Others came up with a hack: Swipe to arrive at the pickup before actually arriving, check the destination, then cancel if it was too far to drive or in the wrong direction.
Upfront pricing on Lyft vs Uber
Uber launched upfront fares before Lyft, and so far it looks like the Lyft system is nearly identical to the Uber system.
Upfront fares on both Uber and Lyft have eliminated the rate card. No more transparent ride calculations on either Uber or Lyft!
Both upfront systems show a payout estimate, the drop-off location, and the overall ride distance & time.
One difference is that Uber displays the cross streets for the pickup and drop-off, and Lyft doesn’t. On Lyft, you have to look at the map to see the locations, which isn’t always easy to do when you are driving down the road.
For both Uber and Lyft, upfront fares have increased pay for short rides and decreased pay for long rides.
Is this good or bad for drivers? The upsides and downsides
Lyft will rarely release an update that is 100% beneficial to drivers. There are always upsides and downsides to consider.
Upsides of upfront fares
No more surprises about your destination. Every passenger felt like a gamble before upfront fares. Sometimes the ride would be disappointingly short, or far too long. That uncertainty is gone.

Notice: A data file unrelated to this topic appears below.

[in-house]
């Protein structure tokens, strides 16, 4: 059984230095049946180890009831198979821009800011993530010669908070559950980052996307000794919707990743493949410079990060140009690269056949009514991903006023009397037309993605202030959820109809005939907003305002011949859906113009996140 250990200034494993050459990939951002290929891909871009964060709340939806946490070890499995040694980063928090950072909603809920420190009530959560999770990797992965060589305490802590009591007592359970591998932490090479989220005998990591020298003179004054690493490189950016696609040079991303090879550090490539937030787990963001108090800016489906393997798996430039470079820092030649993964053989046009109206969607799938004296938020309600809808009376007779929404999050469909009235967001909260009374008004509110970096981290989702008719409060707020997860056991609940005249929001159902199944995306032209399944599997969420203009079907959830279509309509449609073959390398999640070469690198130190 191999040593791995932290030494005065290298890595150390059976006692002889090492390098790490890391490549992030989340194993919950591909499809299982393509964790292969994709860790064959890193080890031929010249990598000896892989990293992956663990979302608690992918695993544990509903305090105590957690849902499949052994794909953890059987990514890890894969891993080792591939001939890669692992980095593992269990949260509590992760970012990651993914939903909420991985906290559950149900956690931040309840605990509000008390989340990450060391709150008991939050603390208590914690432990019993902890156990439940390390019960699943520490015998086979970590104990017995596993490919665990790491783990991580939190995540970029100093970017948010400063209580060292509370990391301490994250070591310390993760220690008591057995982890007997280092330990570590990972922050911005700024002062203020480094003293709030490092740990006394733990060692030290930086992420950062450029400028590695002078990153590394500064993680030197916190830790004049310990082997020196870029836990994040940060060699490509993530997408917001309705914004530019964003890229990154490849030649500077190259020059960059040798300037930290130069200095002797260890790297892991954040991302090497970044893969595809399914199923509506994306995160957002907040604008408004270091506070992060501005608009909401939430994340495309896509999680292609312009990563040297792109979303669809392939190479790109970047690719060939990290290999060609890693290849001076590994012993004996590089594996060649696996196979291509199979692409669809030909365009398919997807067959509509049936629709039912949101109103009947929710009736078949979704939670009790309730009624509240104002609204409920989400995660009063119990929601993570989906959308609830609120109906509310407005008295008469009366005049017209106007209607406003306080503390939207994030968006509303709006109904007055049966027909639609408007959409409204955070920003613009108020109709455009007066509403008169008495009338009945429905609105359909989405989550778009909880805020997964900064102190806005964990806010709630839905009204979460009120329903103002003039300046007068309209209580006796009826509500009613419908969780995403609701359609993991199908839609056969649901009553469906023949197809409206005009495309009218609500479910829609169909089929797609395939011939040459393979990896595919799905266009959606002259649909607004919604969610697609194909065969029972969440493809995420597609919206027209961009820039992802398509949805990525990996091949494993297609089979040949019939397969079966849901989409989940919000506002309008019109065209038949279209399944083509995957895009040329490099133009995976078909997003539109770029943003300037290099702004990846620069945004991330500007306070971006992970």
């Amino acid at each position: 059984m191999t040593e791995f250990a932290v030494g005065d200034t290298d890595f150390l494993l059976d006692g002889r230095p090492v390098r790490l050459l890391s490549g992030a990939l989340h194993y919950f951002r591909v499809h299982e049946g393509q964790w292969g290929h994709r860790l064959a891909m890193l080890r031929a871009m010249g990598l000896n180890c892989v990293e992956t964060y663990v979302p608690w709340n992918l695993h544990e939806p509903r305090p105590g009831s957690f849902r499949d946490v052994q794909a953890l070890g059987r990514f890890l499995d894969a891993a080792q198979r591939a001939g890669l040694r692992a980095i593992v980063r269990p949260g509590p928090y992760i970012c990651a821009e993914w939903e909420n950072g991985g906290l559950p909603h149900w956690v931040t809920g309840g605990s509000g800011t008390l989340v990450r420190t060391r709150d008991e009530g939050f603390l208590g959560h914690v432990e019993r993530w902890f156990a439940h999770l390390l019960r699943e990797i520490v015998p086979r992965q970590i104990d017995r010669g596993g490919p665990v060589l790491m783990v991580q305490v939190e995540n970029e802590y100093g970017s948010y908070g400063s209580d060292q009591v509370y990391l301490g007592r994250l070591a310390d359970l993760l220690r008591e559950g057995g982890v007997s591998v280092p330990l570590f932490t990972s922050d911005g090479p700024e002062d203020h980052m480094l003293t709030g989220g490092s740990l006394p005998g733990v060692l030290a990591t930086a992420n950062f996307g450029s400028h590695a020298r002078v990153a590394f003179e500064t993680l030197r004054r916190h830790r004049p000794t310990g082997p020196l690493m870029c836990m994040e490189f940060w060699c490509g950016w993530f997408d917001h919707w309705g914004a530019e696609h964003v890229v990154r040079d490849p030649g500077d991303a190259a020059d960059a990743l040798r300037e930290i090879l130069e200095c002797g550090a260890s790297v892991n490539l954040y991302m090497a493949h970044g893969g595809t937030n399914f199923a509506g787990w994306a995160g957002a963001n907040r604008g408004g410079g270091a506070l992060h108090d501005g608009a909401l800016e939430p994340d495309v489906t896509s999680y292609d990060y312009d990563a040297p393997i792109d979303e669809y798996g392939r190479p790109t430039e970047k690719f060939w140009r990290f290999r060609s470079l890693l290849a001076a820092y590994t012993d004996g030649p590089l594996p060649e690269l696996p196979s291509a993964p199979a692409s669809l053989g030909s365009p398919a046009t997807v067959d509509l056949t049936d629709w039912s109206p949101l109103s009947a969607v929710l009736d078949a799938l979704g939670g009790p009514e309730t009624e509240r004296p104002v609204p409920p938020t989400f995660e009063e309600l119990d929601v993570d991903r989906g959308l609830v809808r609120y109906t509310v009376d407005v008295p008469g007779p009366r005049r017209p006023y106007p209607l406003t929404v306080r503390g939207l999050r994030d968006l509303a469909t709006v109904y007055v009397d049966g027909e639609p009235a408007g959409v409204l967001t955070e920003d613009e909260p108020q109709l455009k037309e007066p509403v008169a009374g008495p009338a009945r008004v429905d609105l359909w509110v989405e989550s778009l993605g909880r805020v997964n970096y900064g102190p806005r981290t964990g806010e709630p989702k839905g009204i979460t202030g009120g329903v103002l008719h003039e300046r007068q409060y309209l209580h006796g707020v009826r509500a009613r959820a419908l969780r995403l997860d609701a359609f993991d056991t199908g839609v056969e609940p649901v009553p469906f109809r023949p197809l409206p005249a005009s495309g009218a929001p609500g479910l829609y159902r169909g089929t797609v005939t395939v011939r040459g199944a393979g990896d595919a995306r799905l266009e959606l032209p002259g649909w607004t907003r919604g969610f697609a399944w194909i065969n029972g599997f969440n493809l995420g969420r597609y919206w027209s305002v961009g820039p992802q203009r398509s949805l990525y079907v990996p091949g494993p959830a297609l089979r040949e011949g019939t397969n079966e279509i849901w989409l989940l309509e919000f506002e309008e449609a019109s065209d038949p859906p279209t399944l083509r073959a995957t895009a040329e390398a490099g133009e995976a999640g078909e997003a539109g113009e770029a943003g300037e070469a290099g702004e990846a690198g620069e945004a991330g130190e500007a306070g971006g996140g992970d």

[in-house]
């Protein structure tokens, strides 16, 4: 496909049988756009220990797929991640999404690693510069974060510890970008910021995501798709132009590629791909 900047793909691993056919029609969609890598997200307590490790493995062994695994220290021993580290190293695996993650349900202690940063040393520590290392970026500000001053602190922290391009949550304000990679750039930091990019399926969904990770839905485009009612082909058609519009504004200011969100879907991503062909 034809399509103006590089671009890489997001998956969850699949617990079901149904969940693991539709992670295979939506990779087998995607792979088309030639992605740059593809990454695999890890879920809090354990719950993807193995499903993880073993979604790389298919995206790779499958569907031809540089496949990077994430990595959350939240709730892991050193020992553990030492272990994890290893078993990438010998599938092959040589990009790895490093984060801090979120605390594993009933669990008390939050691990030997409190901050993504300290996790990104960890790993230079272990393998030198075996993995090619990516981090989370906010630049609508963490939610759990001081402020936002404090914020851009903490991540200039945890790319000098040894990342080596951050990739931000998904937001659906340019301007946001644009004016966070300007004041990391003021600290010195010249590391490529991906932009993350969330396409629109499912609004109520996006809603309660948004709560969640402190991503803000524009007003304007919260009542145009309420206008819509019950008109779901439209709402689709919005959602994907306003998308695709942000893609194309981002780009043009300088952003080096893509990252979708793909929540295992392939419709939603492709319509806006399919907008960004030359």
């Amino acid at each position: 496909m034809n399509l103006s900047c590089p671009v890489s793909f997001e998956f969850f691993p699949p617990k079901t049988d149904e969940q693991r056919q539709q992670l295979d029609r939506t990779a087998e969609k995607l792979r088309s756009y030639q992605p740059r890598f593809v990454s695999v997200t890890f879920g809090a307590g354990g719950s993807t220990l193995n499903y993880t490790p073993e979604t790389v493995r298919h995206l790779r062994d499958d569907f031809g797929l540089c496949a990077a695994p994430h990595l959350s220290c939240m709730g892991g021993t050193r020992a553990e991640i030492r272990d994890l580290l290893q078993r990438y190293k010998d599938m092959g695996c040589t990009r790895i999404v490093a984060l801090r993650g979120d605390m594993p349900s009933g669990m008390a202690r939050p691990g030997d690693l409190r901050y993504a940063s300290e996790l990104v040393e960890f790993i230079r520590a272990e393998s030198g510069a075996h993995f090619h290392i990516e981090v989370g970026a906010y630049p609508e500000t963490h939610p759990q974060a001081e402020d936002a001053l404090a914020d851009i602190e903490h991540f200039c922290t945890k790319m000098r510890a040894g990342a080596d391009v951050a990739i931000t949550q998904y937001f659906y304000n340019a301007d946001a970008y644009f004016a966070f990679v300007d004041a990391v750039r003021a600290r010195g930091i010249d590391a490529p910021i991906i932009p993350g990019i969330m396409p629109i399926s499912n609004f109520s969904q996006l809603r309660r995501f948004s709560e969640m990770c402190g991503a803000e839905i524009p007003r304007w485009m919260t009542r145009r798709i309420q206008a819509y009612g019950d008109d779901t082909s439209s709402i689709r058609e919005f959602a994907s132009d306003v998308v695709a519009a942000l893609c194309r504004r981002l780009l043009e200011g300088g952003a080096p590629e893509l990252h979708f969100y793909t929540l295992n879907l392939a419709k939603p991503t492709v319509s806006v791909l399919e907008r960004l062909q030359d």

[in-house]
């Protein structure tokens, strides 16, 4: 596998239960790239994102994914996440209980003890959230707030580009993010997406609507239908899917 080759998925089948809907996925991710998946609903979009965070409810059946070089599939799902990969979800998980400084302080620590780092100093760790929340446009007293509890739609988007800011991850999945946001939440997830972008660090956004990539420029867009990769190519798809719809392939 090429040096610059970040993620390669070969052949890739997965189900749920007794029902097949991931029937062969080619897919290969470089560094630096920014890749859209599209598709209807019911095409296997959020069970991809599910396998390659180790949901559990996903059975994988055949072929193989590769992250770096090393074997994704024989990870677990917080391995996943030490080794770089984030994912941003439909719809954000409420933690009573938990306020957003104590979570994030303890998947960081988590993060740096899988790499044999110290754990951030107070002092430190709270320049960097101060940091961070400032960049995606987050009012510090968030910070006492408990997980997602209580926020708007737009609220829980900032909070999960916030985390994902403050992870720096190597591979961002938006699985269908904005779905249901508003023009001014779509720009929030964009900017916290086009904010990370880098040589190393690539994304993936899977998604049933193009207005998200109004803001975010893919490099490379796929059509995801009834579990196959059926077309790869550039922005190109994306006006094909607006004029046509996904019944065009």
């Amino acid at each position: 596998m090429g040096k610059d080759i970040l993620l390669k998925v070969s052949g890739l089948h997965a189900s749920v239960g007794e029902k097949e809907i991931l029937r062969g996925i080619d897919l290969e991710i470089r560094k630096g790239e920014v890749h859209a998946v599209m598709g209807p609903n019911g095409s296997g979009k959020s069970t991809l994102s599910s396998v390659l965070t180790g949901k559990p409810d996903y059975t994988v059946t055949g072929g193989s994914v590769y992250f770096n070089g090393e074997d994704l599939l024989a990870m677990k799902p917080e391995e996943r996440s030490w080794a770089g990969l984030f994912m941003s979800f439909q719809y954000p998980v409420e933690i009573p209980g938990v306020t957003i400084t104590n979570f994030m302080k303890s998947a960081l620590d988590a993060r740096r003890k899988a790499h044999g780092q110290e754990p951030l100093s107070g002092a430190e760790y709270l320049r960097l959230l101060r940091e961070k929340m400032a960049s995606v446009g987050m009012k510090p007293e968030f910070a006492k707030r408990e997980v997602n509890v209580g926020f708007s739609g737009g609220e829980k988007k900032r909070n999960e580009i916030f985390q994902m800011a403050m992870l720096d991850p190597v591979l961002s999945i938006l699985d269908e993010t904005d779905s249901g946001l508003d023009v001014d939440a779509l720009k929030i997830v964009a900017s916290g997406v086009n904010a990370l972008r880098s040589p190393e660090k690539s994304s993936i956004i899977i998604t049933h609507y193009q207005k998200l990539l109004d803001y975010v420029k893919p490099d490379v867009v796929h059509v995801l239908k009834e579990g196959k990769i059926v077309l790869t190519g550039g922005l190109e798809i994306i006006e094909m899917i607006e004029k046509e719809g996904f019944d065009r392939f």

Skip the lowest-paying rides. With upfront payout estimates, you can avoid those min fares that eat into your profitability.
Filter out rides that you don’t want. With upfront fares, you can closely control ride distance, ride payout, and ride destination. As a result, you can avoid the shortest trips and avoid getting taken too far out of your area.
Downsides of upfront fares
It may be a pay cut. Lyft has tweaked overall pay, and drivers suspect that upfront fares are a pay cut in disguise.
No more rate card. Ride payouts were transparent when they were calculated according to a rate card. Now the payment calculation is hidden in a private algorithm.
Acceptance rate requirement means you can quickly lose access to upfront info. For example, if your area has an acceptance rate requirement for upfront info, you might quickly lose access if you use the upfront info to carefully filter out rides.
In other words, you must stop being selective to keep the privilege of being selective.
Upfront fare hall of shame: The lowest-paying upfront fares
With upfront info, you can finally see the best—and the worst—fares before you accept the ride.
Here are several examples of some of the worst upfront fares that drivers shared online. They may look bad, but you have to admit: At least they had all this info upfront!
The driver below was offered only $12 for a 22 mile ride that would take over 35 minutes. Less than 50 cents a mile is bad!
Below, this driver got the opportunity to do a 50-mile, hourlong ride for only $33.95. And remember—that’s only one way! You have to factor in the return trip too.
Below, $13 to do 18 miles in Los Angeles is not a great rate. Not only is the pay per mile low, but there will be bad LA traffic both ways.
Below is another long ride that would have paid a lot more on the old rate card. It’s $99 for a 180-mile, 3-hour ride! That’s a 6 hour round trip for only $99. Yikes.
The ride below shows how a long pickup can ruin a ride. Without factoring in the pickup, this ride pays a decent $1 per mile. But with a 20 minute pickup, overall pay takes a huge dive.
It’s great that Lyft drivers get more upfront info. But as some of these examples show, the upfront info came with a pay cut in many instances.